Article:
As far as DVCSs go I’ve been a git user. That’s mostly because it was the first one I tried and it worked. I’ve been comfy and have enjoyed the world of git and GitHub, but a number of troublemakers have been trying to convince me to give Mercurial a shot. After some nudging I obliged.

After a day or two of toy and experimental projects I started missing one of my primary git utilities–Gitosis. Gitosis is a package that lets you and all your collaborators interact with your git repositories using a single user account over SSH. Gitosis manages user authentication and permissioning using a system of  shared keys without ever exposing actual shell functionality.

It took me a little while to find mercurial-server by LShift, which seems to be Mercurial’s equivalent to Gitosis. So, here is how I got Gitosis-style shared key repository management to work with Mercurial.

Installing Mercurial-Server on Ubuntu 9.10 (Karmic)

Luckily, Paul Crowley of LShift, the author of mercurial-server, has volunteered to manage a Debian package for Mercurial-Server, which makes our lives easier. Thanks!

Install the Mercurial-Server Package

Add the following line to your /etc/apt/sources.list file replacing the url with a mirror that’s appropriate for your location:

deb http://mirrors.kernel.org/ubuntu lucid main universe
then:
$ sudo apt-get update
$ sudo apt-get install mercurial mercurial-server

OR, if you want to install the package manually outside of synaptics or apt you can download the .deb from http://packages.ubuntu.com/lucid/all/mercurial-server/download and then:

$ sudo dpkg -i mercurial-server_1.0.1-1_all.deb

Mercurial-Server should now be installed. Additionally, a new user hg has been created and will be used to manage all your interactions with your mercurial repositories.

Setting Up Mercurial-Server Administrator (root)

You now need to grant yourself administrator rights. All permissioning is done with keys, so you’ll need to copy your public key to mercurial-server’s admin keyring:

$ sudo cp id_rsa.pub /etc/mercurial-server/keys/root/YOURUSERNAME
$ sudo -u hg /usr/share/mercurial-server/refresh-auth

The second command refreshes mercurial-server’s authentication system–authorizing your account as an administrator. You’re good to go!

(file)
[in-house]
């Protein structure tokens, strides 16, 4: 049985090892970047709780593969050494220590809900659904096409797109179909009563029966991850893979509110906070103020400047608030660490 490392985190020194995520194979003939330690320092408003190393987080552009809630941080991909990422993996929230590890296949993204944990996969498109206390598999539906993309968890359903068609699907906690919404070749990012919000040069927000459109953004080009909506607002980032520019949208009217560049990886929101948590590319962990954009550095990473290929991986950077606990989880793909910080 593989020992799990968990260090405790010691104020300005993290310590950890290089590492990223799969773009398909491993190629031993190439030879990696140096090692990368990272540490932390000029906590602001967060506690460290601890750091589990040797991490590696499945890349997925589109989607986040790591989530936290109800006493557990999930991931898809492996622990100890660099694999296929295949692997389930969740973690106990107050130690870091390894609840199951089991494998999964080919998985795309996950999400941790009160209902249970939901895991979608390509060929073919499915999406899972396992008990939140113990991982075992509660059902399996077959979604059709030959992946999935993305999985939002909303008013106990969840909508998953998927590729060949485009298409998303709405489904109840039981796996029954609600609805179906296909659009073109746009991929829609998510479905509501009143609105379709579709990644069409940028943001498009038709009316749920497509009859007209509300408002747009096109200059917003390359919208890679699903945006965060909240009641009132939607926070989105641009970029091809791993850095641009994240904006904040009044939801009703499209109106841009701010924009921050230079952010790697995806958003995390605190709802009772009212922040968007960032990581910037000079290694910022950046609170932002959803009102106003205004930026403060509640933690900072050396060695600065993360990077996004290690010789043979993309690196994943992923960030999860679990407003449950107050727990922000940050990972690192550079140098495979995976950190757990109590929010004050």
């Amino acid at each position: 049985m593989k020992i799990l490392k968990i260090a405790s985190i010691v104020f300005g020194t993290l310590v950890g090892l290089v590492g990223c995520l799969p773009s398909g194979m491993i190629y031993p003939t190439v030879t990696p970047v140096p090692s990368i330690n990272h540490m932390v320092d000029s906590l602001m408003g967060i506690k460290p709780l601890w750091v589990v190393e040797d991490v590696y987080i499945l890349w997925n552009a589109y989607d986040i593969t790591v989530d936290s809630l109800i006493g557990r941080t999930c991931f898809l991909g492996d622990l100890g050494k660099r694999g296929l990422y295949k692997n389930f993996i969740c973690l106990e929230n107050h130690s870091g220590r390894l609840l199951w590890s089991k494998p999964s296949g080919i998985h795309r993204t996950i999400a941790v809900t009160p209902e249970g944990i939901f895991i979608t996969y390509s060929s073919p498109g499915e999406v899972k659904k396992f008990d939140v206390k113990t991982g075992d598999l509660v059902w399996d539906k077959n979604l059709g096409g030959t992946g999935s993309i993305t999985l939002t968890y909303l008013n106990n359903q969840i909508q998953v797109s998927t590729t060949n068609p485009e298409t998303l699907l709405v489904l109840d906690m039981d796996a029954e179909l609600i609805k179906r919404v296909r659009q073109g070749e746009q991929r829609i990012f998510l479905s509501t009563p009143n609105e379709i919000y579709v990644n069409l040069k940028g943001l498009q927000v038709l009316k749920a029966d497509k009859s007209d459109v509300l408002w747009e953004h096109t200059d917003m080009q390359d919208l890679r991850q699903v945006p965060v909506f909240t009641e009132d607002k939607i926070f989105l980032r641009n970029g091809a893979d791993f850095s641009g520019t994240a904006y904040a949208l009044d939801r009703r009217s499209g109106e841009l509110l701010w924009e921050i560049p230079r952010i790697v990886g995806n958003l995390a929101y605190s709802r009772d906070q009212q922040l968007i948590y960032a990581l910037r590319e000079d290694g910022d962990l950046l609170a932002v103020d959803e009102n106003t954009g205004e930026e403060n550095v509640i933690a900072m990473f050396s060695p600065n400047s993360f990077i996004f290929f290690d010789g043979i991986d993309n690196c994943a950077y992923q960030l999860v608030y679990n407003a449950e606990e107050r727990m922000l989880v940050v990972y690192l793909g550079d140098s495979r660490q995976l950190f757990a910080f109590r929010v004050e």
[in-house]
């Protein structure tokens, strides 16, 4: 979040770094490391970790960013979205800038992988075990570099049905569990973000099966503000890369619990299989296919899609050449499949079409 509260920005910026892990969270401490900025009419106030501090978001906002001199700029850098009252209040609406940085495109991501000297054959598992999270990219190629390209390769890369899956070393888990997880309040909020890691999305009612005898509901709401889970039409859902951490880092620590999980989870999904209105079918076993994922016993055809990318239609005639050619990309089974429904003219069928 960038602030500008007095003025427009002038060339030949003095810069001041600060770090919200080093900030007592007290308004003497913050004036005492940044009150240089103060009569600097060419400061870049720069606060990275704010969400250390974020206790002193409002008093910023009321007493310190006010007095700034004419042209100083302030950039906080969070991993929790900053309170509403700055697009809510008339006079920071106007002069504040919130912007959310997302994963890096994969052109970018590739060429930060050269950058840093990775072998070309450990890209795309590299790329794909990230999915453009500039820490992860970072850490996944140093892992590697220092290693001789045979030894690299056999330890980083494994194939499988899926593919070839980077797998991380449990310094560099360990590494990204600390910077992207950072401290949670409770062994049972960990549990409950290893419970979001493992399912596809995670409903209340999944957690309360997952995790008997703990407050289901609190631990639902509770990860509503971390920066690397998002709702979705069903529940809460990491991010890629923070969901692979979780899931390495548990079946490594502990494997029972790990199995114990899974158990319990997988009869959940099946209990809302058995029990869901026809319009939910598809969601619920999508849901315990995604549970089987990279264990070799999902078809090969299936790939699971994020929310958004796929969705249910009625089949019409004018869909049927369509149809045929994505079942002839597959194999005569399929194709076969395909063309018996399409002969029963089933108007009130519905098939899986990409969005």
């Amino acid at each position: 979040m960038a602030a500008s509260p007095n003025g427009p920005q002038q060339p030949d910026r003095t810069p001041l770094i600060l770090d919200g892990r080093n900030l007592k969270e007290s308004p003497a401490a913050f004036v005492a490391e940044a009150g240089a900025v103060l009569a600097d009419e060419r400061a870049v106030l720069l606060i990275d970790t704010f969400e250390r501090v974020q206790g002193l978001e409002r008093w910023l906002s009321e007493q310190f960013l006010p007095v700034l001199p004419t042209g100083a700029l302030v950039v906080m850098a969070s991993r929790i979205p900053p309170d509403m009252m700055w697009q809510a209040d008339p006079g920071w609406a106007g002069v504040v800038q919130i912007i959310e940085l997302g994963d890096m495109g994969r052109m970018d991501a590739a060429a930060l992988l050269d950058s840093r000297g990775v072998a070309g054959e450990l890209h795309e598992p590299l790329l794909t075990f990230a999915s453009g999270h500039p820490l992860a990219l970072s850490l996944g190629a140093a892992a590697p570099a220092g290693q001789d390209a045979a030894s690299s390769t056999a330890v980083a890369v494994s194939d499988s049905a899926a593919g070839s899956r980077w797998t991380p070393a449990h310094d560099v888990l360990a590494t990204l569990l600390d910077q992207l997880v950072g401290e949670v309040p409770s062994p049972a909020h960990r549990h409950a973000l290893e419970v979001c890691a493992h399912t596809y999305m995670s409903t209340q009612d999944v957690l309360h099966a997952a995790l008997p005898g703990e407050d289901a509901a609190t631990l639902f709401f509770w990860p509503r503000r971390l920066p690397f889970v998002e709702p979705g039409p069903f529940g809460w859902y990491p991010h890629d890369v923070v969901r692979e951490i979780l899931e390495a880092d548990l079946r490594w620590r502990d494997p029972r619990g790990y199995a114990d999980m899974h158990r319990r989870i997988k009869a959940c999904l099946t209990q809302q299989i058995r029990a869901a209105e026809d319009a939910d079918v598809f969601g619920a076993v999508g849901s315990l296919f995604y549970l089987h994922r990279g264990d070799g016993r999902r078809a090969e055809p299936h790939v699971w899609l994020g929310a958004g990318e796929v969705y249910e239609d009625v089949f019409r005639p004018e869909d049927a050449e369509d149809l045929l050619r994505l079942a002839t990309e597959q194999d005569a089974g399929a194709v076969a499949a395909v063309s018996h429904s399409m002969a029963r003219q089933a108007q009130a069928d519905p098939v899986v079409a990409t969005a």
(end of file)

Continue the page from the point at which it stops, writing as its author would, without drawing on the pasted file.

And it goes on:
Managing Mercurial-Server

The hgadmin Repository

Just like gitosis’ gitosis-admin repository, mercurial-server’s functionality can be managed via hgadmin. Go ahead and clone the repo:

$ hg clone ssh://hg@MyMercurialServer/hgadmin

Adding New Users

With your hgadmin repository cloned you can now grant access to new users via their public keys

$ cd hgadmin
$ mkdir -p keys/users/
$ cp ~/kurt-key.pub keys/users/kurt
$ hg add
adding keys/users/kurt
$ hg commit -m "Added Kurt's public key"
$ hg push

You can also allow and organize multiple keys per user. In that scenario you create a directory of keys for each user:

$ cd hgadmin
$ mkdir -p keys/users/kurt
$ cp ~/kurt-home.pub keys/users/kurt/home
$ cp ~/kurt-work.pub keys/users/kurt/work
$ hg add
adding keys/users/kurt/home
adding keys/users/kurt/work
$ hg commit -m "Added keys for Kurt's home and work computers"
$ hg push

Creating New Repositories

As administrator, if you want to create a new repository you simple clone a mercurial project to a path on your mercurial-server. For example:

$ cd my_hg_proj
$ hg clone . ssh://hg@MyMercurialServer/my_hg_project

Now you and your collaborators can clone, push, and pull from the server’s repository just as we did with hgadmin. For example:

$ hg clone ssh://hg@MyMercurialServer/my_hg_project

Managing Repository Permissions

Now that you’ve created your repositories and added users you will want to manage permissions. Repository permissions can be managed through an hgadmin file called access.conf. I recommend reading the mercurial-server documentation for more information on managing security.

So far I’ve found mercurial-server to be a great way to collaborate with others on private repositories outside of Bitbucket. My hat off to Paul Crowley and LShift.